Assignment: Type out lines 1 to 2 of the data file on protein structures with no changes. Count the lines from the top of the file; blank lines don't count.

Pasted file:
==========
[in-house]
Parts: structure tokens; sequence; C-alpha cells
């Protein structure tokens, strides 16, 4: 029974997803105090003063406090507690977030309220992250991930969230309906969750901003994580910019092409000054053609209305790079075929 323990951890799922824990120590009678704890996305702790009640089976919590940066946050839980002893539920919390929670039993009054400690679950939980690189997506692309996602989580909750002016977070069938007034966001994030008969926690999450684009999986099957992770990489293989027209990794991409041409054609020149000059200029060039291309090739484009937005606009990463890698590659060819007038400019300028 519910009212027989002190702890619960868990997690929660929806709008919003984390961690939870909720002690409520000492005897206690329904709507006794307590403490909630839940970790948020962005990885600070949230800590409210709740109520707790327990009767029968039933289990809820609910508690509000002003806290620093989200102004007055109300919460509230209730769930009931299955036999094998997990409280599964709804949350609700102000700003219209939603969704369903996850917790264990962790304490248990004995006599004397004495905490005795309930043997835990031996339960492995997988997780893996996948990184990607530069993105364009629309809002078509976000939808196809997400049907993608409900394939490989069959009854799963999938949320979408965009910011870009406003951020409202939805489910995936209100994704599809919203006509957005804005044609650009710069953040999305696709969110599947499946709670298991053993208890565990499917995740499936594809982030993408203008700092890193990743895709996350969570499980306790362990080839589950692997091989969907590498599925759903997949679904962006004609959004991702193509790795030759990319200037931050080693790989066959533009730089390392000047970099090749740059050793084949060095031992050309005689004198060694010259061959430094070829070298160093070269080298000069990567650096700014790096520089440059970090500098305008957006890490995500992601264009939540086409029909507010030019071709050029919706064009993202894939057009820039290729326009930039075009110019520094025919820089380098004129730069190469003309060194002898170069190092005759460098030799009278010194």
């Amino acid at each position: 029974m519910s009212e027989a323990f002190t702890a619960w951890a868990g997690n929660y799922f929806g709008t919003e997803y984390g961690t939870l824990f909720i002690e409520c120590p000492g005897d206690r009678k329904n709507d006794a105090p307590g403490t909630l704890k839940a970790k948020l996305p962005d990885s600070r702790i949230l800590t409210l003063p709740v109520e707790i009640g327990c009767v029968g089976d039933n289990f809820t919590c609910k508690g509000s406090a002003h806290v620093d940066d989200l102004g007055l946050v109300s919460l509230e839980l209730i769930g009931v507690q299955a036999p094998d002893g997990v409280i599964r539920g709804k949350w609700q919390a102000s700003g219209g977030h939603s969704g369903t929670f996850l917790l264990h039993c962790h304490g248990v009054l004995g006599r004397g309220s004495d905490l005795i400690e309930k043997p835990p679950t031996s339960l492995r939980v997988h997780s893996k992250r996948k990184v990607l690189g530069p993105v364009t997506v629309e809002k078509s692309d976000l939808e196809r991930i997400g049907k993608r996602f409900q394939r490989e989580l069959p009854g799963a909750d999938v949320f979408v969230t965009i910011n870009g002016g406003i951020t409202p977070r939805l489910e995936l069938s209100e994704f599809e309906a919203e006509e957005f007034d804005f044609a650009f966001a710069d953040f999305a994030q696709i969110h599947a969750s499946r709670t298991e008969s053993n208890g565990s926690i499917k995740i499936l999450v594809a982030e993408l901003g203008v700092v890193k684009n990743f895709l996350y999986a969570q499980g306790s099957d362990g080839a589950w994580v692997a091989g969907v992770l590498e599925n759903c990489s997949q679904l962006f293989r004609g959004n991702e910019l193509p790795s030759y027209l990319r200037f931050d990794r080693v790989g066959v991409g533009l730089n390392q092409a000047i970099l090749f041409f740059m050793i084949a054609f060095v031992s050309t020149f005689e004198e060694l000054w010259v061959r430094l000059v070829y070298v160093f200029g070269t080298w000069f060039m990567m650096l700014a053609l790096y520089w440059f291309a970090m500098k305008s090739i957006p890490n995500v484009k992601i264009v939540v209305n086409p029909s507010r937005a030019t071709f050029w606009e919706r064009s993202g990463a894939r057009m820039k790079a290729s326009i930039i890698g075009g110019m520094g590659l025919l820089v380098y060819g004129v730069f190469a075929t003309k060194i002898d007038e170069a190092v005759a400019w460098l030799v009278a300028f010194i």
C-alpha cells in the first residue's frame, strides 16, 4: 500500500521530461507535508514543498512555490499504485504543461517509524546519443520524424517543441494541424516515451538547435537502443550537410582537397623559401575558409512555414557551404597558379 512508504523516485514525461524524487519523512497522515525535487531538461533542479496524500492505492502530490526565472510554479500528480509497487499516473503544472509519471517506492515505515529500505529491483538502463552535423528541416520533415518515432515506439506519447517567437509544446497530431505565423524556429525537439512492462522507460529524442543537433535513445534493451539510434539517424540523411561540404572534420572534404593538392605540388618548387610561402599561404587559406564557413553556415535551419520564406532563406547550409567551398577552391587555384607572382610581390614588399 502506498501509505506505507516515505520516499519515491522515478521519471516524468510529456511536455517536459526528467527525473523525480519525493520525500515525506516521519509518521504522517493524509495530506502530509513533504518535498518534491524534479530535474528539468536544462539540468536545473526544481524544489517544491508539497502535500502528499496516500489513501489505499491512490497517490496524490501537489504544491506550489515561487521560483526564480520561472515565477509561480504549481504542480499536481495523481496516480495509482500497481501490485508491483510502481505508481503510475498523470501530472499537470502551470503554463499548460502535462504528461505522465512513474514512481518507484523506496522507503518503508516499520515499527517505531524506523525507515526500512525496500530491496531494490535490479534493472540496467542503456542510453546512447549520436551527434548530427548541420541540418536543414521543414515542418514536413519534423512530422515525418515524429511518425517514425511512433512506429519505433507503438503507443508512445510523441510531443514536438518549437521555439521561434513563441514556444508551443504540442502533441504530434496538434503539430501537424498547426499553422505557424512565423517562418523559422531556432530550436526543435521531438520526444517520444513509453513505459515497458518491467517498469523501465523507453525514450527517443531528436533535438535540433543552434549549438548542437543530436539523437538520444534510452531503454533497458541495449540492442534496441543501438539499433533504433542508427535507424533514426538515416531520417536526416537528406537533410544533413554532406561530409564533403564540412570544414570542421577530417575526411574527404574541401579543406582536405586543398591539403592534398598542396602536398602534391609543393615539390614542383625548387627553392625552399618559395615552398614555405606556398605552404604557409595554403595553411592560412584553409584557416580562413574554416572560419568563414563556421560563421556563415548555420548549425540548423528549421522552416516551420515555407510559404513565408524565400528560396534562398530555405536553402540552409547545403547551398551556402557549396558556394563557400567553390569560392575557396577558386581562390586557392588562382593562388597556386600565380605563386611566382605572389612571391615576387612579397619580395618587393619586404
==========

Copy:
[in-house]
Parts: structure tokens; sequence; C-alpha cells